Never, perhaps, has my heart known quite such a thrill of joy as when the following Sabbath morning I gave out those lines and sung them with all my heart. And if God has been pleased to make my life in any measure a little temple for His indwelling and for His glory, and if He ever shall be pleased to use me in any fuller measure, it has been because of that hour, and it will be still in the measure in which that hour is made the key-note of a consecrated, crucified, and Christ-devoted life."
His experience, as well as his close study of the Word, convinced him that many refuse the workings of the Holy Spirit as He seeks to lead them through such a crisis into the fullness of God. The pathos of it moved him when he wrote,
"They came to the gates of Canaan, But they never entered in; They came to the very threshold, But they perished in their sin."
All this was to him both a new theory and a new experience. I used to think," he says, "that we were sanctified at last in order to get to heaven -- that the very last thing God did for the soul was to sanctify it, and that then He took it right home; and I will confess that at that time I was a good deal afraid of being sanctified for fear I should die very soon afterward. But the Lord Jesus Christ tells us that we are sanctified in order to serve Him here."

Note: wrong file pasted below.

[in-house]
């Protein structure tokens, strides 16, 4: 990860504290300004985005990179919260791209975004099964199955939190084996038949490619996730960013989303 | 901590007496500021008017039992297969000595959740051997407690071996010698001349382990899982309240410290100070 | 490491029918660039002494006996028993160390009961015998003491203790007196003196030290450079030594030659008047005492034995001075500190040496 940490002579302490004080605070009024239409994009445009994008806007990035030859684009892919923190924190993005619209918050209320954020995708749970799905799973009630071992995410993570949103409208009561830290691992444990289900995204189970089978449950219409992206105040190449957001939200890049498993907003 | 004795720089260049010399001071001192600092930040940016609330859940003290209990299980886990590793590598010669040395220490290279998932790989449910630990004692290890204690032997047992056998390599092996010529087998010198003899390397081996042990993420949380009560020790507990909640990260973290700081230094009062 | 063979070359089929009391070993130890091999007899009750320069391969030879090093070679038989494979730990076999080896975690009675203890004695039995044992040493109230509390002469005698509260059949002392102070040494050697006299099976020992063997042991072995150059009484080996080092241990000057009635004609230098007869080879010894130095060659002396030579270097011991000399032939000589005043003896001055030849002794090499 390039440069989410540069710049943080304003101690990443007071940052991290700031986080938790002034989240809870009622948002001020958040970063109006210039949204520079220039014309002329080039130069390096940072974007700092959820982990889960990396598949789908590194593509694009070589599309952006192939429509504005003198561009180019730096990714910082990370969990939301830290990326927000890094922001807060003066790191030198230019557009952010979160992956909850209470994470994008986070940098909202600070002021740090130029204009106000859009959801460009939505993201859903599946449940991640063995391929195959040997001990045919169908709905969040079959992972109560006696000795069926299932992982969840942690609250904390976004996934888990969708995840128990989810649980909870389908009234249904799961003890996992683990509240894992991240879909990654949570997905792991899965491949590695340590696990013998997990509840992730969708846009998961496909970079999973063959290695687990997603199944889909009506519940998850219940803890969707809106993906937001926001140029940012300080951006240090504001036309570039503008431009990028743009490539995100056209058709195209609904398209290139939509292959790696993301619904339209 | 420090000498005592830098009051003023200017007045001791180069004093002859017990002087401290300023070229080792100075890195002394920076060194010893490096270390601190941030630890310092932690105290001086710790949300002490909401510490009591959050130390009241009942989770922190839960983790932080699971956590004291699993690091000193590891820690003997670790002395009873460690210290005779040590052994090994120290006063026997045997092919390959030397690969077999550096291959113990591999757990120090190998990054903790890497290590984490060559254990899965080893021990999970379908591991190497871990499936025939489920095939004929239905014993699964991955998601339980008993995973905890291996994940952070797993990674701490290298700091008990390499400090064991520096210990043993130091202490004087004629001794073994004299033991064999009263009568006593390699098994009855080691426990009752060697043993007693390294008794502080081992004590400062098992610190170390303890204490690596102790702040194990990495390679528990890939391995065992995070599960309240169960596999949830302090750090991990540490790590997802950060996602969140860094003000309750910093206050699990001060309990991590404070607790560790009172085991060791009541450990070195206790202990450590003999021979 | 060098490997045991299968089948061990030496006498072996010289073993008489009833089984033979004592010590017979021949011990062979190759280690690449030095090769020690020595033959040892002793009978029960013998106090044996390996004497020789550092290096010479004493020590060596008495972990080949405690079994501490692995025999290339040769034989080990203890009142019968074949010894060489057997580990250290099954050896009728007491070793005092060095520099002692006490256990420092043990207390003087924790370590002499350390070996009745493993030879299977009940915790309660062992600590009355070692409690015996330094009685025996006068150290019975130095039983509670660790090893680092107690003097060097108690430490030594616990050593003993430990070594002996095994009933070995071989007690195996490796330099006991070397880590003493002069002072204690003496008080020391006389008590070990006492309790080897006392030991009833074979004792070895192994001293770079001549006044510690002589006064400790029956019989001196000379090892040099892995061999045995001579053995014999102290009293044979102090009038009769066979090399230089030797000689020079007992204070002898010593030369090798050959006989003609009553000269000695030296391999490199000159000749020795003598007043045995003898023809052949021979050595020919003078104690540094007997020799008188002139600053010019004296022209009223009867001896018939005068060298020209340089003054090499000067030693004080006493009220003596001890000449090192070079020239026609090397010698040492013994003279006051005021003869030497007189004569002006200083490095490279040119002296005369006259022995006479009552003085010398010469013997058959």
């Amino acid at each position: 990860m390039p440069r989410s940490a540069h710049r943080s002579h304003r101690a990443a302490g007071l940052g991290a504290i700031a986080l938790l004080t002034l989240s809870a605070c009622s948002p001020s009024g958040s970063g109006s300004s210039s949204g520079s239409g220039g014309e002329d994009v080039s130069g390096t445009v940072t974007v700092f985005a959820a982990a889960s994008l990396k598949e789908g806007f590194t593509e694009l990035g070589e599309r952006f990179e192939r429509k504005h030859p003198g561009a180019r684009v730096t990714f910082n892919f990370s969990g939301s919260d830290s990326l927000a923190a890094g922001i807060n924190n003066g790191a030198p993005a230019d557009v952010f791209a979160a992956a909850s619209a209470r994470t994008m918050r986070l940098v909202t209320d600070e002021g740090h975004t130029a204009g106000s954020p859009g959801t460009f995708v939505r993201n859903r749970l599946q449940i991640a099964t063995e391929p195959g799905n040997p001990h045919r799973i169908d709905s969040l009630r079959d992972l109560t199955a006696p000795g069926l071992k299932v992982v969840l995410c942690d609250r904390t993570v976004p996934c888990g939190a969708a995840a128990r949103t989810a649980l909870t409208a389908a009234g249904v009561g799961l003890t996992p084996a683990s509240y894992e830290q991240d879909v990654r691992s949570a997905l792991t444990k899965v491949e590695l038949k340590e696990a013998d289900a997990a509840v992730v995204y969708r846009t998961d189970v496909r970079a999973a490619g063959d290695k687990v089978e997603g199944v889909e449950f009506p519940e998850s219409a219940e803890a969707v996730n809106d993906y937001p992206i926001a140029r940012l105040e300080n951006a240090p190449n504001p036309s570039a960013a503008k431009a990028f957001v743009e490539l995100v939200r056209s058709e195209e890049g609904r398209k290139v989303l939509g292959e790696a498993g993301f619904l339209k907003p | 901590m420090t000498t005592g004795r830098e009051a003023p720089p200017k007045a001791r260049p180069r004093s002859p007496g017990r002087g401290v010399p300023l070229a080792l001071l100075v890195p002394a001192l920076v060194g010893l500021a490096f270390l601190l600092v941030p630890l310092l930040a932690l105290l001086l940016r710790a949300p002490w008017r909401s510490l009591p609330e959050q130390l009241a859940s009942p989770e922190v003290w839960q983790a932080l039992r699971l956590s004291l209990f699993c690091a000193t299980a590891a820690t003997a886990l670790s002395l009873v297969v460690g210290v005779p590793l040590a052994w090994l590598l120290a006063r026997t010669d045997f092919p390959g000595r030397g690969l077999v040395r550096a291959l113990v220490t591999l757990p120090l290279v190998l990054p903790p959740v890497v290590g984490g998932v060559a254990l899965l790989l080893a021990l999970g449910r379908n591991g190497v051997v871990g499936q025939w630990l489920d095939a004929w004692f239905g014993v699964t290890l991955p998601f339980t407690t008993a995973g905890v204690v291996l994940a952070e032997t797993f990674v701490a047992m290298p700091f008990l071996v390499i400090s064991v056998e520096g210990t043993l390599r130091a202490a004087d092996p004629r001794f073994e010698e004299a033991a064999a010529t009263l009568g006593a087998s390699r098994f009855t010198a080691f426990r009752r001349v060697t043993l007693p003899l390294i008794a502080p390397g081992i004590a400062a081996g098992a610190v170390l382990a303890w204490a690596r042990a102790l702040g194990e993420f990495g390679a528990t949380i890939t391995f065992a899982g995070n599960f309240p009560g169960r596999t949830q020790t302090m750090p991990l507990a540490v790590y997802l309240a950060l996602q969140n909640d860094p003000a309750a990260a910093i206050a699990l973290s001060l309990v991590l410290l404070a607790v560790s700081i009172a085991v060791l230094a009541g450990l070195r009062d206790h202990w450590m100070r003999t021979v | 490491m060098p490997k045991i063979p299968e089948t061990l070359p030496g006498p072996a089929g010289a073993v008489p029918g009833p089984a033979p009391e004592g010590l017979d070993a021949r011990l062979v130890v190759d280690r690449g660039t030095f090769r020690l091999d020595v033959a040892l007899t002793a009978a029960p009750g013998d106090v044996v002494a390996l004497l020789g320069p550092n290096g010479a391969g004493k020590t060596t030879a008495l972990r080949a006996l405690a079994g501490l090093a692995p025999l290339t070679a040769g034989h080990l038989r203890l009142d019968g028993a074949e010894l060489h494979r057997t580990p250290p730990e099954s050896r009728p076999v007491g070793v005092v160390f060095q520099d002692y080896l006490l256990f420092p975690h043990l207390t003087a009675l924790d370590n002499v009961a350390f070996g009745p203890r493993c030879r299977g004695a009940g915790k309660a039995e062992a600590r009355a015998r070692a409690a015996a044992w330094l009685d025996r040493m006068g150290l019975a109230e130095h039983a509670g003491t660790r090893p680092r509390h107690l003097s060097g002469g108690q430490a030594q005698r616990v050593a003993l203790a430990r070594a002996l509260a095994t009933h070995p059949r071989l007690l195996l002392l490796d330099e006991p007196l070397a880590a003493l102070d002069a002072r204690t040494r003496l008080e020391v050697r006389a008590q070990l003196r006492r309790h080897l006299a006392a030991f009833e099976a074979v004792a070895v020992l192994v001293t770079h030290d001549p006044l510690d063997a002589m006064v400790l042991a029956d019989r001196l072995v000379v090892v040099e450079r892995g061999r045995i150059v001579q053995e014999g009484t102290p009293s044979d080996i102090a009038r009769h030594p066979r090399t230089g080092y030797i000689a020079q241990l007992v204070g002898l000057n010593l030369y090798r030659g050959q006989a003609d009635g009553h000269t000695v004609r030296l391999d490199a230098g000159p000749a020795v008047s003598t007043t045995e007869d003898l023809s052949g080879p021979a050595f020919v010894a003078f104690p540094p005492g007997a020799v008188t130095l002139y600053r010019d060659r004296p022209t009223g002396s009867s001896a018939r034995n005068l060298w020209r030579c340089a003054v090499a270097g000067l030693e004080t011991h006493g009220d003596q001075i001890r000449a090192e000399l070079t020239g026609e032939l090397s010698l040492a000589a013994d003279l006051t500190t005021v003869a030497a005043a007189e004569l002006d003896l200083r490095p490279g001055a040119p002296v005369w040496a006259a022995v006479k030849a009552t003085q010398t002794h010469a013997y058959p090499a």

Step by step he learned the true meaning of a sanctified life. Commenting on Psalm no, he says, "Consecration must come first and then sanctification. We can consecrate ourselves as freewill offerings; then God sanctifies us and clothes us with the beauties of His holiness. The consecration is ours; the sanctification is His."
In a brief exposition of the Fourfold Gospel he writes of the definiteness of this crisis in unequivocal terms. "We also believe, and this is the emphatic point in our testimony, that this experience of Christ our Sanctifier marks a definite and distinct crisis in the history of a soul. We do not grow into it, but we cross a definite line of demarcation as clear as when the hosts of Joshua crossed the Jordan and were over in the promised land and set up a great heap of stones so that they never could forget that crisis hour."
Dr. Simpson regarded the Holy Spirit as the divine agent in this blessed experience of sanctification. "Therefore the baptism of the Holy Spirit is simultaneous with our union with the Lord Jesus; the Spirit does not act apart from Christ, but it is His to take of the things of Christ and show them to us."